Starr stood on the edge of the field and called to her horses. She looked left, then right, then called them again. On the third call, you could see them running toward her from a great distance. With my trusty Nikon in hand, I prepared to capture the moment. As I watched the horses, partially concealed in the tall grass, gently kicking dust up into the air, I regretted not bringing my 300mm with me and regretted more that I didn’t have an even longer lens.
Category: Stories Page 3 of 6
About a week or so before my seventh birthday, my family climbed into my grandma’s gold station wagon. We were headed out to the Fair Oaks Drive-In to see this new movie everyone was talking about. It had opened on May 25, 1977, but this was the first time my mom could take us all.
Anyone who has seen me during winter for the last three decades has likely seen me wearing my green sweater. Shortly after moving out of the dorms at the University of Nebraska-Lincoln and into my first apartment, I had a conversation with my grandmother about being cold. I was on a budget and heat wasn’t high on my list of priorities. Gram wondered if I couldn’t afford to turn the heat up, why didn’t I wear a sweater. I didn’t have one. I didn’t have the money to buy one.
By the time I left her house in Middletown, New York, I had a pocket full of cash to buy a sweater of my choosing. It took months to find a sweater I liked.
There was still a little bit of light outside. I suspect in a week or two, it will be dark outside at 6 p.m. Fall is in full swing and winter is nipping at the edges of the day, anxious to arrive and take over. The temperature was in the mid-forties. I parked my car in the empty K-Mart parking lot, got out and dialed her number.
I sat on the cold, concrete parking bumper. The chill instantly went through my blue jeans. I was shaking, but I wasn’t sure if it was because of the cold or everything else.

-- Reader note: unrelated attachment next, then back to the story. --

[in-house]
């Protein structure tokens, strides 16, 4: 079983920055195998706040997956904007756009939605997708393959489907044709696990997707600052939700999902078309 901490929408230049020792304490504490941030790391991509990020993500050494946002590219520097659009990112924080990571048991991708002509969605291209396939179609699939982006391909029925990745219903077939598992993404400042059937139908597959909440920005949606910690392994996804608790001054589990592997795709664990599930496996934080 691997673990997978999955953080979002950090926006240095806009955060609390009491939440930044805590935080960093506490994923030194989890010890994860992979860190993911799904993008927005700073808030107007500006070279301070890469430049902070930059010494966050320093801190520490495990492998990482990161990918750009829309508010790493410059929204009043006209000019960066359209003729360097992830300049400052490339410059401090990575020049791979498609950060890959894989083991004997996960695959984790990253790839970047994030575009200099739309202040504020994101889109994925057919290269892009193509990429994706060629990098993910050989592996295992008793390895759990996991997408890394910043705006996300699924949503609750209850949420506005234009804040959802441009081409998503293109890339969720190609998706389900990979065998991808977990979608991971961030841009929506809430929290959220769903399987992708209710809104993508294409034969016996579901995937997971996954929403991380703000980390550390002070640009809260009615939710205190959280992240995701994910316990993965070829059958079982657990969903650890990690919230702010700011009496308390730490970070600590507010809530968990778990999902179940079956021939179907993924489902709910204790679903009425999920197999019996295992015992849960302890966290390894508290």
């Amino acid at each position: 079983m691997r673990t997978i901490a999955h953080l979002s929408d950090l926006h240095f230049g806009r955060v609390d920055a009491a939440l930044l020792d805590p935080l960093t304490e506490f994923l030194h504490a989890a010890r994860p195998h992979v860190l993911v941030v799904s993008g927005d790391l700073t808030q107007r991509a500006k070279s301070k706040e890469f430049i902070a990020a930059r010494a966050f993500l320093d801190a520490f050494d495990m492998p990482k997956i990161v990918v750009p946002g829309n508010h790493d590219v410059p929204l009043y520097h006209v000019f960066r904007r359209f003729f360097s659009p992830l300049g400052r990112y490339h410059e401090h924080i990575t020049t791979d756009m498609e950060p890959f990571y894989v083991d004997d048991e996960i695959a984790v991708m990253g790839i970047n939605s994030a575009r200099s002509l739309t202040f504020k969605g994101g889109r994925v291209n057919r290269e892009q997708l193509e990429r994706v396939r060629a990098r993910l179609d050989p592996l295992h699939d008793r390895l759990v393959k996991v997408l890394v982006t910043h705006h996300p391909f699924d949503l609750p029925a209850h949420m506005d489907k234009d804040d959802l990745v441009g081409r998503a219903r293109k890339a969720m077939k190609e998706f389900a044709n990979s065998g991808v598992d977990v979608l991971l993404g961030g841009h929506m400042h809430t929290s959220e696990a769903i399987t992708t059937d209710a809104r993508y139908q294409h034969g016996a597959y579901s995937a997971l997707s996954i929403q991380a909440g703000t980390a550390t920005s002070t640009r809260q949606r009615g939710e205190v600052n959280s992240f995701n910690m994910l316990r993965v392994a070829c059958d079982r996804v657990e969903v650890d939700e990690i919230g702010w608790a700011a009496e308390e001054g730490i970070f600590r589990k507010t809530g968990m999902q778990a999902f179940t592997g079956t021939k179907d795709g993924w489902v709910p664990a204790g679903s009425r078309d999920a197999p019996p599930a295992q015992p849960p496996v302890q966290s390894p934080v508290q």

She answered on the fourth ring.
We walked across the valley together, but as we began traversing the field of tall grass, Paul and I started to separate from the pack of humans. Without saying a word, we both felt instinctively that being bunched up and near each other was a dangerous thing.
We all continued toward an outcropping of trees in the distance, maybe two hundred yards away. Our journey had taken us from our village through two valleys as we avoided other villages on the way. It was said, once we passed the field of tall grass, we would reach the river and then the hills of sand before we would be safe.
According to the stories, once we crossed the river, we would be safe, but no one ever returned from the hills of sand to be sure. Still, we had all decided to make the journey together.
I placed the half-full bucket of black walnuts on the ground and took a deep breath. For Gram, it’s not so hard to carry, but I’m still little and half-full is more than enough for me. I turned around and looked back toward her back yard, full of trees, scanning the surface to see if I had missed any black walnuts.
It was day nine or ten living on the basement couch. Hours had been spent staring at the wall, the ceiling, the floor. I knew every flaw in everything in the room. I saw the cracks in the ceiling. I saw the holes in the wall. I traced the outline of missing parts of floor tile with my eyes. I didn’t care about any of it at all.